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I saw my first pronghorn in the Painted Desert in Arizona. I was very excited when I saw it from the van in which we were traveling in one of those wonderful vacations that we used to take.

Although these animals are called “antelope” in most of the United States, they are not antelopes as we know them in Asia and Africa.

The modern pronghorn is a last surviving species of a family of ungulates that once roamed over much of North America. This family is called the Antilocapridae, which literally means “Antelope-goats.”

However, although they are odd-toed ungulates, they aren’t closely related to goats or antelopes.

Indeed, it has been discovered that their closest relatives are the giraffes and the okapi.

It is widely known that the modern pronghorn is the fastest animal in North America. They can sprint at over 50 mph and can cruise at 30 mph for miles. It is thought that they evolved such speed and endurance because their main predator was the North American “cheetahs,” which were similar to the modern Old World cheetahs but were more closely related to the jaguarundi and the cougar (both of which are now in the genus Puma— and yes, I’m aware the cougars and cheetahs are also relatives.)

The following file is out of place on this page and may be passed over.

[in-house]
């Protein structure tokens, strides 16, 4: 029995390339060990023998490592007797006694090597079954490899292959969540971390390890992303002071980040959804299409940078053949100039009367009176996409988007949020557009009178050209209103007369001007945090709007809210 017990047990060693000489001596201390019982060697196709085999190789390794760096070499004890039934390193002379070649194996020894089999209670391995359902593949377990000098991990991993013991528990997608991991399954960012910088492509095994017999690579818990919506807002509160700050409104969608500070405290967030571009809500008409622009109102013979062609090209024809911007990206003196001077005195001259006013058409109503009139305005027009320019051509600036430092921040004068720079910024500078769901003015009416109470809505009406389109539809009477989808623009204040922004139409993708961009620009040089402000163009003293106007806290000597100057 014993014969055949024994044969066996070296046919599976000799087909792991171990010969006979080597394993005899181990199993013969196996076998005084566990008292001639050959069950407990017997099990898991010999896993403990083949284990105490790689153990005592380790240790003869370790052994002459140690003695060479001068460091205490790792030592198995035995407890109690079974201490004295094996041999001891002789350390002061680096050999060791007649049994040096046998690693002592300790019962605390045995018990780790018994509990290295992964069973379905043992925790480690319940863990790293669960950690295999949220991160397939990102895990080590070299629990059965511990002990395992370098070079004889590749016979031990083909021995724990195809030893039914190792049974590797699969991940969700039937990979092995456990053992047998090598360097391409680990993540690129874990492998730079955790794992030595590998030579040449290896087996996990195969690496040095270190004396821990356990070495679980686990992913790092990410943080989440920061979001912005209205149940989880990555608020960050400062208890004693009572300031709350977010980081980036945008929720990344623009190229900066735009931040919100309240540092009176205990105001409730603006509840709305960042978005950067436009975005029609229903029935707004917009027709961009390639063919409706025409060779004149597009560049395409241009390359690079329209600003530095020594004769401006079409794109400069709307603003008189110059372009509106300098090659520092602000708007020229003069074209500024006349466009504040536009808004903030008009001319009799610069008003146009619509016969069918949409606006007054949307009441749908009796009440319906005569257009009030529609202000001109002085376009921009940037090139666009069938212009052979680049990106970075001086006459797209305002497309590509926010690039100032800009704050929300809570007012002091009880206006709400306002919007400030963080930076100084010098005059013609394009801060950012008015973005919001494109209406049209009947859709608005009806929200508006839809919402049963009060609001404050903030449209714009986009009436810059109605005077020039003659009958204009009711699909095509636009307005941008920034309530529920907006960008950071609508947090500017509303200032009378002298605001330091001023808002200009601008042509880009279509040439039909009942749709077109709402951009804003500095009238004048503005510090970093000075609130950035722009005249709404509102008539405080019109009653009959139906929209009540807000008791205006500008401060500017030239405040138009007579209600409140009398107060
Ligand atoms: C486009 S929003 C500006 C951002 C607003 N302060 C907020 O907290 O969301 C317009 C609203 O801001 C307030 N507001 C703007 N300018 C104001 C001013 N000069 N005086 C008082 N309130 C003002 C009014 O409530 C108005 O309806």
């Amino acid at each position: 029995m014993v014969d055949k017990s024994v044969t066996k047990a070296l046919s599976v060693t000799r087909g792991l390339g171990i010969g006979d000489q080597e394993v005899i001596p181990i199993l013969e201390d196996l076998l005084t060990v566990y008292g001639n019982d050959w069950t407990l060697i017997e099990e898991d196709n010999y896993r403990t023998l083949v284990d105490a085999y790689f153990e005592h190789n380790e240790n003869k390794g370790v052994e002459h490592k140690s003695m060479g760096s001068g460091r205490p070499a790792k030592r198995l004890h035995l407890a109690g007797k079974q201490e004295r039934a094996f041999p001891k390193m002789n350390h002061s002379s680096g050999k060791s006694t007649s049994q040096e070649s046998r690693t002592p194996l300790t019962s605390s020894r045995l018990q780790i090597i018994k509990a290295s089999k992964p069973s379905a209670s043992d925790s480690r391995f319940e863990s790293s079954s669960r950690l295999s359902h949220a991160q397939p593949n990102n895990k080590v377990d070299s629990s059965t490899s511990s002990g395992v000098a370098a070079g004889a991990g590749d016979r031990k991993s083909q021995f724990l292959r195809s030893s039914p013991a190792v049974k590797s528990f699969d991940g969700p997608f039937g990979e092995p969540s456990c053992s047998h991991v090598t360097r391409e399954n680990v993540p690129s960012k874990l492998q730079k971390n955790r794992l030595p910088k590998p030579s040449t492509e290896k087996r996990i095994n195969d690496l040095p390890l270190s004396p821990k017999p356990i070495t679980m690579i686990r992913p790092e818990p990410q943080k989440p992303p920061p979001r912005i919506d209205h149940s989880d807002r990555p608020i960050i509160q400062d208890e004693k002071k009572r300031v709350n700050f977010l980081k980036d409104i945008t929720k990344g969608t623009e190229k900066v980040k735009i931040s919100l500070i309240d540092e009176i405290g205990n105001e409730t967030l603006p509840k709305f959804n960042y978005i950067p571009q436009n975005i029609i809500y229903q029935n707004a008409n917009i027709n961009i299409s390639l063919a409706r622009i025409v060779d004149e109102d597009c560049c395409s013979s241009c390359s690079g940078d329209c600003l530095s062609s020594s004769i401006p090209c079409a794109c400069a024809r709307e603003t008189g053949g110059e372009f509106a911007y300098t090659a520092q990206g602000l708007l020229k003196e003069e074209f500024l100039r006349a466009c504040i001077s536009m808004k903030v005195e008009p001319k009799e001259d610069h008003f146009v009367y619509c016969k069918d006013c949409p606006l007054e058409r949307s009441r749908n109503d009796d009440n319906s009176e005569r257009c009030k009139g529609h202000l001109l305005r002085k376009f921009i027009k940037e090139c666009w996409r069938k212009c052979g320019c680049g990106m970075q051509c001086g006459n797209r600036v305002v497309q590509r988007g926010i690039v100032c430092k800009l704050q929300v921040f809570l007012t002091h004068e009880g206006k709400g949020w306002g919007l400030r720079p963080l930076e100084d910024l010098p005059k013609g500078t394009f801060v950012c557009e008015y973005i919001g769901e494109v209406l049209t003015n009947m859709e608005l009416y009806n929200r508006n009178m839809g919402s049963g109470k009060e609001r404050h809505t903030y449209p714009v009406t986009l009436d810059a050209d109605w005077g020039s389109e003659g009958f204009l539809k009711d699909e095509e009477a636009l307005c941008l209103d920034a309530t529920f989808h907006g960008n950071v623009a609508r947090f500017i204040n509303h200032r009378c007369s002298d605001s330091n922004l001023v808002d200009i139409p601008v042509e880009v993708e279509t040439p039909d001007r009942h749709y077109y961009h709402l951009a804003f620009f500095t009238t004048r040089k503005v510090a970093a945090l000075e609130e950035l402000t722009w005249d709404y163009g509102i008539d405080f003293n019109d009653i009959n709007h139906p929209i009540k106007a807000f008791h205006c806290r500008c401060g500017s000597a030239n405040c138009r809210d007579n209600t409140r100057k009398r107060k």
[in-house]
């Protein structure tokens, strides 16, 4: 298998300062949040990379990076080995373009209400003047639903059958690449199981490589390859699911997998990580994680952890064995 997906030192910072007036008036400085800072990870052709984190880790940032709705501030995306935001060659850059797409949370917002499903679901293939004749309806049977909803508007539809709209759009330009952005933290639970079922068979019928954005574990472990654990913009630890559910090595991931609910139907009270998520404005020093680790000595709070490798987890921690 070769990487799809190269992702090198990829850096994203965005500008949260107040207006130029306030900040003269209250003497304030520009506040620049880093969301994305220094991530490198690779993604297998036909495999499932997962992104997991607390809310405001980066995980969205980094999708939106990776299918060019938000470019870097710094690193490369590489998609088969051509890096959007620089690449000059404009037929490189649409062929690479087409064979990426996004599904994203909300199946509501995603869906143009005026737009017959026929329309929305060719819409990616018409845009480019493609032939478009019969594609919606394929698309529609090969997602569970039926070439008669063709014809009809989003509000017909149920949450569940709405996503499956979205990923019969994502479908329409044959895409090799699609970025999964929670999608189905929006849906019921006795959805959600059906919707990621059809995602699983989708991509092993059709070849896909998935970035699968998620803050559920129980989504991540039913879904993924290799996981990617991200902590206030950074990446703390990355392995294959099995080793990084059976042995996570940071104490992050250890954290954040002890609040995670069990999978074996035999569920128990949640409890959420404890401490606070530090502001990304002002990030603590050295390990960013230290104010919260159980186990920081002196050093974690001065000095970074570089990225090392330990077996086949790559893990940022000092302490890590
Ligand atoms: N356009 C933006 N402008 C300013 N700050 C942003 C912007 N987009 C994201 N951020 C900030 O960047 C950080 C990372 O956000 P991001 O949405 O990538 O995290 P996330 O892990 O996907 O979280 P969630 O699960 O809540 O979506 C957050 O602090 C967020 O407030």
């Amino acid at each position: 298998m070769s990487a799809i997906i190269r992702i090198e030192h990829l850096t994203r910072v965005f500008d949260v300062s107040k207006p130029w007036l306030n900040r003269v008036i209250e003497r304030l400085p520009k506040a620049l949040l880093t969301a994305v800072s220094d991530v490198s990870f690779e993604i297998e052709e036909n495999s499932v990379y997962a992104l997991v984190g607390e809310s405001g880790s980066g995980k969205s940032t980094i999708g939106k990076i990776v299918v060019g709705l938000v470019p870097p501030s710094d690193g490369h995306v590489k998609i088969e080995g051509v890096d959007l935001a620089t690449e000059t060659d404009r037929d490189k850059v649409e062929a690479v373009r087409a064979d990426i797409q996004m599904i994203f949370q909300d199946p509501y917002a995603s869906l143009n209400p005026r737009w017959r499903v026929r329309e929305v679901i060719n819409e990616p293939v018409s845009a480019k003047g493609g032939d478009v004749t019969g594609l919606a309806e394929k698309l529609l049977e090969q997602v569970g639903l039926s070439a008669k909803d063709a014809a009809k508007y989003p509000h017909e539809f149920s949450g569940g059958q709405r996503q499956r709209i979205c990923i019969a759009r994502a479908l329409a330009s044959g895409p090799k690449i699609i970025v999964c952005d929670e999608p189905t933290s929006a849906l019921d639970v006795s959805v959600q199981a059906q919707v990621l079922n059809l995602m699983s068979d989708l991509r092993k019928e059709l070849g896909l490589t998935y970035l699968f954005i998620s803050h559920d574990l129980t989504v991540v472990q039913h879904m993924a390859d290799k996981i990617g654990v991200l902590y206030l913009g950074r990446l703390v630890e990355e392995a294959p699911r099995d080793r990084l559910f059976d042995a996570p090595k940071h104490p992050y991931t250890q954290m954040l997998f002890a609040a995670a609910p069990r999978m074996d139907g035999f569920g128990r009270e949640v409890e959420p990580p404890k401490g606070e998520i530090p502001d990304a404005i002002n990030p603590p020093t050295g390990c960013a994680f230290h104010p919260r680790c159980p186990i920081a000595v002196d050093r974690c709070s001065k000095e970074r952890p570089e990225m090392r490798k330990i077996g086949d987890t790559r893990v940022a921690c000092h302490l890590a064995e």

The North American Pronghorn Foundation is an important conservancy for the species and its habitat. The animals preserved as a game species and as a uniquely North American species.

Such an organizations are needed. A century ago, there were only about 20,000 pronghorn left. Habitat had been destroyed. The animals had been shot as pests and for food, but in the past century,  this animal’s populations have rebounded, and there may be as many as a million pronghorn ranging from Saskatchewan and Alberta to the Mexican states of Sonora, Baja California Sur, and San Luis Potosi.

The animals are very sensitive to blue tongue disease, which domestic sheep transmit to the herds. Although their numbers are healthy now, it is possible that they could experience another crash. They are not currently endangered, but they have proven very sensitive to our tinkering with nature.

Let’s hope their migration is not so affected too much by development. These animals are survivors. They have survived droughts, Ice Ages, and prairie fires. They were once hunted by extinct North American cheetahs and then were hunted by wolves.

They will probably survive us, simply because they are an oft-promoted game species and their meat is supposed to be quite palatable. They do have economic value, and for that reason alone, I think we should expect the pronghorn to thrive into the next millennium.

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